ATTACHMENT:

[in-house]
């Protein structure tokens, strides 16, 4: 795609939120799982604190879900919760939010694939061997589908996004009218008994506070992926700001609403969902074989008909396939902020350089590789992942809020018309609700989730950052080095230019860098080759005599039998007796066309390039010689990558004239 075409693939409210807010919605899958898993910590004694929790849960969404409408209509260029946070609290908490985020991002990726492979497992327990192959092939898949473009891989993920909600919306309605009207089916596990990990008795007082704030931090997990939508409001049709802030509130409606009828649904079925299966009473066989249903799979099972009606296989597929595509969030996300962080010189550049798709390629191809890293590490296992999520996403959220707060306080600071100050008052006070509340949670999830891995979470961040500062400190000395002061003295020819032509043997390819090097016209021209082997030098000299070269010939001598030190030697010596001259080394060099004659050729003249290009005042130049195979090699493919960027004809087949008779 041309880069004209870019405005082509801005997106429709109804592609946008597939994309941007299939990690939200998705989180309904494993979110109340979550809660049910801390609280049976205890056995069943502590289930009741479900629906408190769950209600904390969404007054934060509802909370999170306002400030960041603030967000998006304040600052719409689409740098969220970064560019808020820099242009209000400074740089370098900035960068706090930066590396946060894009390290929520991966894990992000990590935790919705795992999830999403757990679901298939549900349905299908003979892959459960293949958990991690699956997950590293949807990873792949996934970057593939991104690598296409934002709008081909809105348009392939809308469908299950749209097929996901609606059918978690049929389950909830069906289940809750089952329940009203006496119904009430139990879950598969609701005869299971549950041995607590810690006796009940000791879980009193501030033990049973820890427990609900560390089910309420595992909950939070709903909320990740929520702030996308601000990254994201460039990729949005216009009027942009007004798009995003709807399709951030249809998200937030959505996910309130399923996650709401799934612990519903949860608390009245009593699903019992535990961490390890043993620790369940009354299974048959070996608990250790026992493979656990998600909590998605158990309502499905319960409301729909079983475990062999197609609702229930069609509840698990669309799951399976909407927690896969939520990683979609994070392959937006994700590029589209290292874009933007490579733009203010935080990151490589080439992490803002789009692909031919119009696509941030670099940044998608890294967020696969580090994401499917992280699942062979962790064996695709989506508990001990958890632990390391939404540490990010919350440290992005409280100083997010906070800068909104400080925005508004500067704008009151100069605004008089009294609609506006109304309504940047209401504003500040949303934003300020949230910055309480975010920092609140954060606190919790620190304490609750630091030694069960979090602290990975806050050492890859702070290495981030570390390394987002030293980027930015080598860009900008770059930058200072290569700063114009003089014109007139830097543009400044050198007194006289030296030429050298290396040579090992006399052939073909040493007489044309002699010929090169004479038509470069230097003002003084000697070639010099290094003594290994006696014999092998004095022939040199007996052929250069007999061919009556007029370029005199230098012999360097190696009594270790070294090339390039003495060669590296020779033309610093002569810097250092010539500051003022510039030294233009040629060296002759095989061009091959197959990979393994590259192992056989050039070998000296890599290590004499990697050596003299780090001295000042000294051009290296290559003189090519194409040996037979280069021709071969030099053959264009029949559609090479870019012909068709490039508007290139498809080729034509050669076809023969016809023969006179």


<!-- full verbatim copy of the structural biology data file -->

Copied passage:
[in-house]
């Protein structure tokens, strides 16, 4: 795609939120799982604190879900919760939010694939061997589908996004009218008994506070992926700001609403969902074989008909396939902020350089590789992942809020018309609700989730950052080095230019860098080759005599039998007796066309390039010689990558004239 075409693939409210807010919605899958898993910590004694929790849960969404409408209509260029946070609290908490985020991002990726492979497992327990192959092939898949473009891989993920909600919306309605009207089916596990990990008795007082704030931090997990939508409001049709802030509130409606009828649904079925299966009473066989249903799979099972009606296989597929595509969030996300962080010189550049798709390629191809890293590490296992999520996403959220707060306080600071100050008052006070509340949670999830891995979470961040500062400190000395002061003295020819032509043997390819090097016209021209082997030098000299070269010939001598030190030697010596001259080394060099004659050729003249290009005042130049195979090699493919960027004809087949008779 041309880069004209870019405005082509801005997106429709109804592609946008597939994309941007299939990690939200998705989180309904494993979110109340979550809660049910801390609280049976205890056995069943502590289930009741479900629906408190769950209600904390969404007054934060509802909370999170306002400030960041603030967000998006304040600052719409689409740098969220970064560019808020820099242009209000400074740089370098900035960068706090930066590396946060894009390290929520991966894990992000990590935790919705795992999830999403757990679901298939549900349905299908003979892959459960293949958990991690699956997950590293949807990873792949996934970057593939991104690598296409934002709008081909809105348009392939809308469908299950749209097929996901609606059918978690049929389950909830069906289940809750089952329940009203006496119904009430139990879950598969609701005869299971549950041995607590810690006796009940000791879980009193501030033990049973820890427990609900560390089910309420595992909950939070709903909320990740929520702030996308601000990254994201460039990729949005216009009027942009007004798009995003709807399709951030249809998200937030959505996910309130399923996650709401799934612990519903949860608390009245009593699903019992535990961490390890043993620790369940009354299974048959070996608990250790026992493979656990998600909590998605158990309502499905319960409301729909079983475990062999197609609702229930069609509840698990669309799951399976909407927690896969939520990683979609994070392959937006994700590029589209290292874009933007490579733009203010935080990151490589080439992490803002789009692909031919119009696509941030670099940044998608890294967020696969580090994401499917992280699942062979962790064996695709989506508990001990958890632990390391939404540490990010919350440290992005409280100083997010906070800068909104400080925005508004500067704008009151100069605004008089009294609609506006109304309504940047209401504003500040949303934003300020949230910055309480975010920092609140954060606190919790620190304490609750630091030694069960979090602290990975806050050492890859702070290495981030570390390394987002030293980027930015080598860009900008770059930058200072290569700063114009003089014109007139830097543009400044050198007194006289030296030429050298290396040579090992006399052939073909040493007489044309002699010929090169004479038509470069230097003002003084000697070639010099290094003594290994006696014999092998004095022939040199007996052929250069007999061919009556007029370029005199230098012999360097190696009594270790070294090339390039003495060669590296020779033309610093002569810097250092010539500051003022510039030294233009040629060296002759095989061009091959197959990979393994590259192992056989050039070998000296890599290590004499990697050596003299780090001295000042000294051009290296290559003189090519194409040996037979280069021709071969030099053959264009029949559609090479870019012909068709490039508007290139498809080729034509050669076809023969016809023969006179």